The OR was close by, I met the two other nurses who would be helping me move, slid from my gurney to the table, and watched as the four others prepped for my surgery. After I was introduced to my robot, Xena, and heard about the other robots in the other ORs. I have to say that I was glad to hear the chatter and the joking. Such behavior is exhibited in a cohesive team, reducing whatever anxiety I was having, which was very little already.
A medicine was added to the IV, to relax me. I looked up at the ceiling, was lower than I thought it would be. The medicine from the IV started to hit, I saw the overhead lights start to spin. "Wheeeeeee! Look at the lights!" I must have said that out loud, as very quickly I heard, "Well, she's having fun!"
The oxygen mask came on and I woke up in the recovery room around 2:40pm. I know that people say under general, there is no sense of time. When I was coming up from the depths, however, I was dreaming. From my point of view, I was inhaling into the mask, then woke up elsewhere, but I still had a sense of time passing, just not the full amount of time that had passed. The surgery was shorter than expected, so the surgeon made up time, I suspect, on my surgery.
My surgeon had only one repair to make, and "it was tiny!" Which has me wondering if I had a misdiagnosis or something really weird is wrong with my body? Clearly the latter.
I fell back asleep until 4pm, when I woke and a flurry of activity happened. I am uncertain if I woken up more than these two times. I struggled to stay awake, but managed to stay awake. A nurse came back to check on me. As she was checking the monitors, I asked her if she observes Lent. She said yes, she does. I commented, "I've given up sugar for Lent," and was delighted when she brought me sugarless drinks and crackers. The drinks unfortunately had aspartame, which I didn't report was an allergy, so I waited for more water.
Turns out, anesthesia not only slows down your GI tract, it also closes your bladder, which means no going home until one urinates, and one doesn't urinate easily. Which is to say, my inability to pee wasn't performance anxiety as I thought it might be.
Eventually, I was able to go, after two glasses of water, two large cups of peppermint tea, and at least one bag of IV fluids, along with a locked door (not appropriate in a hospital for a patient), and about 15 minutes of concentration. While I was downing those liquids, I listened to the hospital movements. Indeed, there was my Mary, along with her usually two. I was amused, recognizing how different my experiences with the healthcare systems have been, compared to most people's.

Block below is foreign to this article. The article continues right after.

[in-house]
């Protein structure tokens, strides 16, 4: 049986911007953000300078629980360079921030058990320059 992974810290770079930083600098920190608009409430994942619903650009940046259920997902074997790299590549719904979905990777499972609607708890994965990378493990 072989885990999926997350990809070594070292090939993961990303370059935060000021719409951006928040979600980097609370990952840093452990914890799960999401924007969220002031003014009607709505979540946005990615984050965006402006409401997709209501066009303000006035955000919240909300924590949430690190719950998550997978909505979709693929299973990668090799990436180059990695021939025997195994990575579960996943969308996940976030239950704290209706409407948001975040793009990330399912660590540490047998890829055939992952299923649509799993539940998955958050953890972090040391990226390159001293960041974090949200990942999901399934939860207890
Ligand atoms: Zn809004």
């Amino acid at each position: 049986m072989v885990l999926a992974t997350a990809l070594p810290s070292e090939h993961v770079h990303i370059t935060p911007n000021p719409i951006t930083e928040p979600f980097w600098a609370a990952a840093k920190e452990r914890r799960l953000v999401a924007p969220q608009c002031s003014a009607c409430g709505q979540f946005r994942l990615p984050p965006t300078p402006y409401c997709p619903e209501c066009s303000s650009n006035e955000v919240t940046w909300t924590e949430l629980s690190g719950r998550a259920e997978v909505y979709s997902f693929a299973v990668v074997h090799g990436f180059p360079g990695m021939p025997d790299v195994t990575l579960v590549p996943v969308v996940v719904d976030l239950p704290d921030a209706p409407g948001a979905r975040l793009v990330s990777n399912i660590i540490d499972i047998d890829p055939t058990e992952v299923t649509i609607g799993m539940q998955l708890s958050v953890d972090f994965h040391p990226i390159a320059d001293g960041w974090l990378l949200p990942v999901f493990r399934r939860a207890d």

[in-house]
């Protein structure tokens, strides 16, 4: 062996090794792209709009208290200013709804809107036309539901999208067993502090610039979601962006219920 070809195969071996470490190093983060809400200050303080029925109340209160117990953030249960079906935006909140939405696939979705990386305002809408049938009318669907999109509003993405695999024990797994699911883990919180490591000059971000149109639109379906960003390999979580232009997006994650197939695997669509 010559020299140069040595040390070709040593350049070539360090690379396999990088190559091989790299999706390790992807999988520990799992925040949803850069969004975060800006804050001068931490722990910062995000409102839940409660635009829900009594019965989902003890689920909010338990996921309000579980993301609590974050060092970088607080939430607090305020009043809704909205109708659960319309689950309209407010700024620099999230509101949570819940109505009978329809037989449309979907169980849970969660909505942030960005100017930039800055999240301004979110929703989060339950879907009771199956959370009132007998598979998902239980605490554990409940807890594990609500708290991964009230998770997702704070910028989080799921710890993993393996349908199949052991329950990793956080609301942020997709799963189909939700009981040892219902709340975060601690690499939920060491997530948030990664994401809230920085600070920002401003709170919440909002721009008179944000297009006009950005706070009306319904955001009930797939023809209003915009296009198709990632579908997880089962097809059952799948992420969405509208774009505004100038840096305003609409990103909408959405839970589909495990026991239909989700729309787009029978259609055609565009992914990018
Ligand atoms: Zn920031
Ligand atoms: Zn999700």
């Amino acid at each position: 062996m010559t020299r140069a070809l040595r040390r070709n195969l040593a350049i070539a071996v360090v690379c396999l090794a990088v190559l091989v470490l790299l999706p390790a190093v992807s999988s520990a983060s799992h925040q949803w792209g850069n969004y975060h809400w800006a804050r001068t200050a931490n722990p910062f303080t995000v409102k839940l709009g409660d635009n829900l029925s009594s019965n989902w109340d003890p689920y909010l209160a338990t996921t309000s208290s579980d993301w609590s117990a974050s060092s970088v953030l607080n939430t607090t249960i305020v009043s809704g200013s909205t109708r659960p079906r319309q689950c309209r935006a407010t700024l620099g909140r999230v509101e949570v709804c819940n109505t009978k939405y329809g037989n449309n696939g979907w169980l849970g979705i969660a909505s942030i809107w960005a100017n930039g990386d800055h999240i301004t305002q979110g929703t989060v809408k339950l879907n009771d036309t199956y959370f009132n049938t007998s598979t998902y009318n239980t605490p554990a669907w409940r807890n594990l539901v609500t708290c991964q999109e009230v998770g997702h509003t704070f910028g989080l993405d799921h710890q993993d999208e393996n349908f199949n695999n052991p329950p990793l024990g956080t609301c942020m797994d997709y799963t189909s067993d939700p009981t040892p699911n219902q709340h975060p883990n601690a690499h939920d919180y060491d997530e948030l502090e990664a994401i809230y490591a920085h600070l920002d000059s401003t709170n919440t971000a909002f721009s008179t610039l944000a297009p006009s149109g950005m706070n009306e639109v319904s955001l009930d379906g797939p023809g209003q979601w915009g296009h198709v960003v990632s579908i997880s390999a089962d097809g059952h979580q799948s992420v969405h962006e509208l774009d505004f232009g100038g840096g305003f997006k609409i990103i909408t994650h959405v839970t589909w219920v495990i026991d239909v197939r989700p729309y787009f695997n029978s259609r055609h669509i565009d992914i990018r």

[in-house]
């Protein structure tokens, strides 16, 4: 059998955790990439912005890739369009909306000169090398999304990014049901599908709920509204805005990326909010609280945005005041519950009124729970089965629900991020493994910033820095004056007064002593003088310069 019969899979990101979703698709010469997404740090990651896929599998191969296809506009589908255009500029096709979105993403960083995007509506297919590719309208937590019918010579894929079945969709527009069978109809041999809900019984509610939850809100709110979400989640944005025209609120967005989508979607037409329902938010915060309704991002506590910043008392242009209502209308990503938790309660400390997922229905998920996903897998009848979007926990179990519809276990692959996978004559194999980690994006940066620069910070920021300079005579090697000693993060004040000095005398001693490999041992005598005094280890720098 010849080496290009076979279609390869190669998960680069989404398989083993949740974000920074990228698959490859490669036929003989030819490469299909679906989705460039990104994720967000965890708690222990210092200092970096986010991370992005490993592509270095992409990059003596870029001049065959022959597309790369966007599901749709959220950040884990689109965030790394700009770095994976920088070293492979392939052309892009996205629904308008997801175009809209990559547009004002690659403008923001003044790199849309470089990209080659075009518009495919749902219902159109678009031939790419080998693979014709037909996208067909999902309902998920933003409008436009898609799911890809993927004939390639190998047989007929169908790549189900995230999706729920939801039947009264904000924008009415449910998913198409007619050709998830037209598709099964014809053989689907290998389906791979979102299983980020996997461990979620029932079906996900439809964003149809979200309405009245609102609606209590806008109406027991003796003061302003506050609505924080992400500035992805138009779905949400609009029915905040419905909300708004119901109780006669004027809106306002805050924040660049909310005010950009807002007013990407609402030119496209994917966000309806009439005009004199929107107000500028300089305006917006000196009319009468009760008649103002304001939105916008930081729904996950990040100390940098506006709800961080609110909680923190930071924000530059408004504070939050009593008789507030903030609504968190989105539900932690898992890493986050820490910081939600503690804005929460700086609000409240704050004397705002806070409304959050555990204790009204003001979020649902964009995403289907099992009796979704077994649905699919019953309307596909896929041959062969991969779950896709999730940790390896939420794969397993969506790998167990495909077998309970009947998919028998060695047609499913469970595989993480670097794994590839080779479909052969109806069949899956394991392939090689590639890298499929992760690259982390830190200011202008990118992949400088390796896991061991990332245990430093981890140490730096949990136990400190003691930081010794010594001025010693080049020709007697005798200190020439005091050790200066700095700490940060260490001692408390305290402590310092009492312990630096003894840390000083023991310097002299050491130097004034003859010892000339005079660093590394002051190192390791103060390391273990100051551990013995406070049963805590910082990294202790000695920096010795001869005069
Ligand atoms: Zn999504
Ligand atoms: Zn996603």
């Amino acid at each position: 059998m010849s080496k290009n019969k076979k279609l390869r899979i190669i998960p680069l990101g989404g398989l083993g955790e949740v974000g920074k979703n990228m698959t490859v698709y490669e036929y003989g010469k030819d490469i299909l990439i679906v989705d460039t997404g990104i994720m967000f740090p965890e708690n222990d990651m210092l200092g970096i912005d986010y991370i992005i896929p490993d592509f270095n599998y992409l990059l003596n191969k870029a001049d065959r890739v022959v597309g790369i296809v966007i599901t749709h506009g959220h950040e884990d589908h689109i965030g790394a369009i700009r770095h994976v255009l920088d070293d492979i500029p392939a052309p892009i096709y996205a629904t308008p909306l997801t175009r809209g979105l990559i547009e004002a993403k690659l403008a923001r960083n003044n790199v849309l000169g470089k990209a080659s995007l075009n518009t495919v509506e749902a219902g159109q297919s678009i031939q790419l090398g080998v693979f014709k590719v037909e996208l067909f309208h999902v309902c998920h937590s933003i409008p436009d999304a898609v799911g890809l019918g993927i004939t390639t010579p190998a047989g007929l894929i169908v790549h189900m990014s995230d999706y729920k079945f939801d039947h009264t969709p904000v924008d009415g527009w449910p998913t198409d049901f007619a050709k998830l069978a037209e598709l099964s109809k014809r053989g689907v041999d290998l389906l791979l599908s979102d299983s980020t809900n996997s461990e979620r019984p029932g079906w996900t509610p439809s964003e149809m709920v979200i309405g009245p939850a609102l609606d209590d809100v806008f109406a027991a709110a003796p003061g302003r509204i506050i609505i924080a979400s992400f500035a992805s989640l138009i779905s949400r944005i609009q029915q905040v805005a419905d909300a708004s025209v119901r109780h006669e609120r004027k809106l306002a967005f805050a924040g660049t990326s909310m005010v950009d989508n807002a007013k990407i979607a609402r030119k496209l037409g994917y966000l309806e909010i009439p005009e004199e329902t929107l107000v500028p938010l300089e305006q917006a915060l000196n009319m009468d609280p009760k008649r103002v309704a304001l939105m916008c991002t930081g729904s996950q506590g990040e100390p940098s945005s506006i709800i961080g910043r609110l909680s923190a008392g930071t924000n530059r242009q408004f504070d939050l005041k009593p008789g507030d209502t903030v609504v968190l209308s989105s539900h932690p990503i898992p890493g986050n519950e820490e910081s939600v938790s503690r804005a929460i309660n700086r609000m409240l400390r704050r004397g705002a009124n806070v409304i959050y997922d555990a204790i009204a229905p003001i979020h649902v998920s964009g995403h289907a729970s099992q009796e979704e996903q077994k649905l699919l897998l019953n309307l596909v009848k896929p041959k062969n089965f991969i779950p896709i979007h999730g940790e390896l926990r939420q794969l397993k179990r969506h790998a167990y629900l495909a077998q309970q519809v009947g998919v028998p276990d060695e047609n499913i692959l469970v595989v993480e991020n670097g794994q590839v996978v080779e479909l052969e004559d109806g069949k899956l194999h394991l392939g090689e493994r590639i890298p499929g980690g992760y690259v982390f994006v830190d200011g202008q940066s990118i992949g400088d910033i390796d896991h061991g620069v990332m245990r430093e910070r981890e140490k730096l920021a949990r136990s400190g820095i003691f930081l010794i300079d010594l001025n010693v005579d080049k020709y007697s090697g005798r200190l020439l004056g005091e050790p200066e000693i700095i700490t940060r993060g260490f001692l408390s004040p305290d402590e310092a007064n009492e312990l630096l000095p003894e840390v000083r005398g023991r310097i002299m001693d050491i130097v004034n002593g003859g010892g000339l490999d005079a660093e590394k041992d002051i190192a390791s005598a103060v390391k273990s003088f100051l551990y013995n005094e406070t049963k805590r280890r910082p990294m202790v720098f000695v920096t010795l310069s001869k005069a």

On my wheelchair riding way out the door, I thanked the nurses for taking care of me. They were kind, and I appreciated the help recovering.
So, here I am, I've had surgery. My eyes are incredibly dilated from the drugs, and I can't walk yet without pain. I'm here on this couch for the next two days at least. Here's hoping I recover quickly.
I almost feel I should have a new category here called "Things I understand why I don't understand." There are a lot of things that affect my life directly that I just do not understand. Almost all of them center around people. I'm not the only person who doesn't understand most other people.
As for the things I understand why I don't understand, however, my first entry would be the results of pondering why people sleep with their bedroom doors closed.
For the longest time, the fact that people sleep with their doors closed puzzled me. Mom sleeps with her door closed. Jonathan would close the bedroom door at night even when the boys weren't around. Kris closes his bedroom door these days, though I don't recall if we closed it in the Before Era. I doubt it though. I'd win that argument, as I sleep with my bedroom door open. Closing a bedroom door, why would you?
The why bugged me like one of those niggling things that exist, but one doesn't really pay attention to.
Until one does.
Instead of wondering why everyone else closes their bedroom doors at night, last night I considered why I actively do not close my door, why I need that door open.
And I realized, most people do not grow up with a sibling with health problems that, if you are not able to hear their distress and come rescue them, they will die.
Okay, let's look at this realization from an adults perspective, and not from a child's perspective. Said sibling likely wasn't going to die. Per se.